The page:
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A Quick Guide to Understanding Primary Ovarian Insufficiency (POI) or Premature Ovarian Failure (Menopause)

Primary Ovarian Insufficiency (POI), also known widely as menopause or premature ovarian failure, is a condition where a woman’s ovaries stop functioning even before the age of 40. A healthy woman’s ovaries function normally to produce a hormone called estrogen. Estrogen is responsible for regulating menstrual periods and keeping you fertile to get pregnant. When a woman approaches advanced age, their ovaries stop producing estrogen which is a normal process.


However, in some cases, a woman’s ovaries stop functioning way before menopause is expected. While the average age for hitting menopause is 51 and if you’re 40 or less than that and your ovaries have stopped producing eggs causing your periods to stop, you have what is called primary ovarian insufficiency.


Primary Ovarian Insufficiency Causes


Ovarian failure caused in more than 90% of cases is still unknown. Several studies and research have indicated towards follicles as one of the major causes of ovarian failure. Follicles are small sacs located in your ovaries where eggs grow and mature inside. One of the follicle issues occurs when your ovaries no longer have working follicles than before while the other could be that the existing follicles aren’t functioning properly to support egg growth. 


Whatever may be the case, the cause of follicle issues remains unknown. However, some common ovarian failure causes are:

  • Genetic disorders can be attributed to premature ovarian failure; such genetic disorders include Fragile X syndrome and Turner Syndrome
  • Reduced number of follicle counts
  • Certain autoimmune disorders like thyroiditis or Addison disease
  • Chemotherapy or Radiation Therapy
  • Certain metabolic disorders
  • Exposure to toxins released due to smoking cigarettes, pesticides, and chemicals


Primary Ovarian Insufficiency Symptoms


One of the first clear and evident signs and ovarian failure symptoms is irregular or missed periods. However, the later symptoms of ovarian failure are similar to that of menopause. Here are some widely noticed ovarian failure symptoms or primary ovarian insufficiency symptoms:

  • Hot flashes
  • Breaking into night sweats
  • Poor concentration ability
  • Mood irritability
  • Decreased libido or poor sex drive
  • Pain during sex
  • Vaginal dryness
  • Anxiety, depression, and mood swings
  • Trouble getting a peaceful sleep


Primary Ovarian Insufficiency Risk Factors


There are certain factors that increase a woman’s risk of having ovarian failure, here they are:

  • Family History – Women with a family history of primary ovarian insufficiency or early menopause are highly likely to get it than those without any family history of POI.
  • Genetic Conditions – There are certain genes and genetic conditions that put women at higher risk of developing POI. For instance, women affected with Turner Syndrome or Fragile X Syndrome are exposed to a greater risk of getting ovarian failure.
  • Specific Diseases – Certain diseases such as viral infections and autoimmune diseases make women highly vulnerable to suffering POI or ovarian failure.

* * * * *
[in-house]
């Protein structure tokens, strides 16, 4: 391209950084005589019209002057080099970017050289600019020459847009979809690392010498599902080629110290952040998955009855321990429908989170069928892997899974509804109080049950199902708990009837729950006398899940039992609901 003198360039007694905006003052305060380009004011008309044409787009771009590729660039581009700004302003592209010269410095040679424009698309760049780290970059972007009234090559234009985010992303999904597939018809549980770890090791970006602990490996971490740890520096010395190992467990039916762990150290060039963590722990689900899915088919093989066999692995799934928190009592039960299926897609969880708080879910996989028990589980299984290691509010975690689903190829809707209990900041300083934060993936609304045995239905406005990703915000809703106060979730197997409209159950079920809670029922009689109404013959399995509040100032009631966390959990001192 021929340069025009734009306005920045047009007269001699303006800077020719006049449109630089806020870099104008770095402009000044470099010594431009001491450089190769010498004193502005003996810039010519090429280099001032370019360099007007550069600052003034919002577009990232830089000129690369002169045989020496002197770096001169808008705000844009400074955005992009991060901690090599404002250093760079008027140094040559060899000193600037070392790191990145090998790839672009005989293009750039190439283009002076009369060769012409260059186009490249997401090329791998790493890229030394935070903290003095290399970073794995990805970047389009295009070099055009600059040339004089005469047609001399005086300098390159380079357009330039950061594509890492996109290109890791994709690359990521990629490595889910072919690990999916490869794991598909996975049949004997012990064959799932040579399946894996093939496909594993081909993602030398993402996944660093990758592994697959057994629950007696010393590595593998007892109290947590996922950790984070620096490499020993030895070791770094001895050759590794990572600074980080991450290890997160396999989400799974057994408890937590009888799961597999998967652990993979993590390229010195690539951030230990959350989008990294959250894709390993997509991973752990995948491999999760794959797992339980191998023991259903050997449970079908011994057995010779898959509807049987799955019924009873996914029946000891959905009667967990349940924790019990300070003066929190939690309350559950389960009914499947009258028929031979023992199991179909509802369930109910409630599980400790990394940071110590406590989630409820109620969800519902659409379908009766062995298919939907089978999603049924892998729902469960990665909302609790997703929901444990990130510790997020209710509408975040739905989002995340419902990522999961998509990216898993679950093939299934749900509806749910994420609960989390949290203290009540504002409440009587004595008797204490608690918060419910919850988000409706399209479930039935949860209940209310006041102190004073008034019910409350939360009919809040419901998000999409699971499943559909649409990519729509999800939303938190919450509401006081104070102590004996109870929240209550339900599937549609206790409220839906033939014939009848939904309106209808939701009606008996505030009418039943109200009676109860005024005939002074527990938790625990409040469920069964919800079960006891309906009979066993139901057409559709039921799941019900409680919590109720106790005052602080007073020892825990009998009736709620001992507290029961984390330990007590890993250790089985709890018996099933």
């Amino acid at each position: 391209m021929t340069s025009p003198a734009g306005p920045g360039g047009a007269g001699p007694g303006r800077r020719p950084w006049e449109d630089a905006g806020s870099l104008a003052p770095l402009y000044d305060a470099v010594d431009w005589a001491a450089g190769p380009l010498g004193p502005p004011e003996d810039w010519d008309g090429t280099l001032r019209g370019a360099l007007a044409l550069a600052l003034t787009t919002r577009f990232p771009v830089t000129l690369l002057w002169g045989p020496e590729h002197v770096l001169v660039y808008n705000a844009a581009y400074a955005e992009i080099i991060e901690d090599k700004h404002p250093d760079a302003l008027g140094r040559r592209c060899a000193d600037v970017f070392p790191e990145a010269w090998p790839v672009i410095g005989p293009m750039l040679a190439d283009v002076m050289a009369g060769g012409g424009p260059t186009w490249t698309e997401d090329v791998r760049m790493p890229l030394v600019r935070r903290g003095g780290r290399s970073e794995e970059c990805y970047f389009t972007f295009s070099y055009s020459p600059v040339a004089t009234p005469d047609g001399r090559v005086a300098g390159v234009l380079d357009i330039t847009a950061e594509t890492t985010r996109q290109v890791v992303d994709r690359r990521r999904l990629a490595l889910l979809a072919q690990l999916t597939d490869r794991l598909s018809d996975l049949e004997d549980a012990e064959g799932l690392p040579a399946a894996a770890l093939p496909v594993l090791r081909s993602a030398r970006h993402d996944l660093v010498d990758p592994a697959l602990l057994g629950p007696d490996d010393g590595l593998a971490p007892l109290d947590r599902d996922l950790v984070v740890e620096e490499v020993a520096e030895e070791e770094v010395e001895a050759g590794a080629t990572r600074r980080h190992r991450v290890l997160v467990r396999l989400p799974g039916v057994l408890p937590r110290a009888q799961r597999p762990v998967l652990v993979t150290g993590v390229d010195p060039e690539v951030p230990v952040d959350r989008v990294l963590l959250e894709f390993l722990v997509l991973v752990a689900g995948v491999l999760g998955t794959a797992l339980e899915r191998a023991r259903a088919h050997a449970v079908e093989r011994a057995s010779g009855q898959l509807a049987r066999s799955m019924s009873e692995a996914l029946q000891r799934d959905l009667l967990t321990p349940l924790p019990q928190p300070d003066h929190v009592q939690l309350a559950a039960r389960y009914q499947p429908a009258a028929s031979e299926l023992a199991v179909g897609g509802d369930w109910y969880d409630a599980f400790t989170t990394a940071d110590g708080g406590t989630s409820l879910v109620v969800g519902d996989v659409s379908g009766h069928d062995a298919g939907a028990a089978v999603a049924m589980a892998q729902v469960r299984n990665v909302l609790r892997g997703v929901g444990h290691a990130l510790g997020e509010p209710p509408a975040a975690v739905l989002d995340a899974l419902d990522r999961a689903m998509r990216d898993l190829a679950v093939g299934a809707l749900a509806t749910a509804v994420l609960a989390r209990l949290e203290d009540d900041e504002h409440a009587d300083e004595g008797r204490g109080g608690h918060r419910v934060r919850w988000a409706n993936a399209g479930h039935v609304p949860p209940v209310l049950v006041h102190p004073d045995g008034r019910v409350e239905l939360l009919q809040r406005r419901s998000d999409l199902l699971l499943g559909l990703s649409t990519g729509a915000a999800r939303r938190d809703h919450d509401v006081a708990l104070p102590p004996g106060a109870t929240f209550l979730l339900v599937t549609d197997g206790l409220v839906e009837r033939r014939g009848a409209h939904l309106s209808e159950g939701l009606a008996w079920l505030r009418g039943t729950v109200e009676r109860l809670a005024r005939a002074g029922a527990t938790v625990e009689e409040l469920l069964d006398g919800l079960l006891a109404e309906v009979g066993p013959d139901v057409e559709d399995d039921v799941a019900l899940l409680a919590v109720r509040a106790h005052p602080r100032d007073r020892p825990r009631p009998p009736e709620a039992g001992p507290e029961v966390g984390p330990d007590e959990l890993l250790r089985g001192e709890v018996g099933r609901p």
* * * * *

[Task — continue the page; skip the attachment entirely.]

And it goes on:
• Cancer Treatments – Women undergoing certain cancer treatments like chemotherapy and radiation therapy makes women susceptible to suffering ovarian failure.
  • Age – Though primary ovarian insufficiency can affect women of any age but it gets more common as you mature. Women with matured ages are more vulnerable to having POI.


Primary Ovarian Insufficiency Diagnosis


Your healthcare provider can establish an ovarian failure diagnosis based on the following:

  • Medical History – You will be asked about your medical history and your family’s history to assess if any of your sisters or mother had a POI.


  • Physical Exam – Your healthcare provider will ask about your physical symptoms your menstrual history and your pattern to reach a diagnosis. 


  • Pathological Exam – Your healthcare provider will ask you to undergo certain hormone tests to check for hormonal levels. You will also be asked to do a chromosome analysis to assess your genetic information.


  • Pregnancy Test – You will be asked to undergo a pregnancy test to rule out chances of the same.


  • Pelvic Ultrasound – Your doctor will order you to get a pelvic ultrasound done to check for enlargement of ovaries or multiple follicles.


Primary Ovarian Deficiency Treatment


Once the ovaries stop functioning normally, there’s no treatment to restore it. However, the symptoms of POI or pre-mature menopause can be managed by appropriate treatment. additionally, there are certain treatment plans that can lower your risk of having premature ovarian failure or menopause or treat the conditions that end up causing POI. 


  • Hormone Replacement Therapy (HRT) – Premature ovarian failure occurs when your ovaries are unable to produce estrogen. HRT or hormone replacement therapy is where you are given hormones like estrogen that your ovaries are unable to produce. Taking HRT also works wonders in improving your sexual health and reducing your risk of getting heart disease and osteoporosis in the longer run. 
  • Calcium & Vitamin D Supplements – Since women with premature menopause or ovarian failure are at an increased risk of developing osteoporosis. Doctors usually recommend taking calcium and vitamin D supplements every day to all women above the age of 30 to delay the risk of getting POI.
  • In-vitro Fertilization (IVF) – If you are suffering from POI and are trying to conceive, your doctor will advise you to go for IVF.
  • Staying Active & Watching Weight – Maintaining a healthy body weight and exercising for a minimum of 4 days a week will delay or reduce your risk of having heart disease or osteoporosis.


Medanta Medical Team
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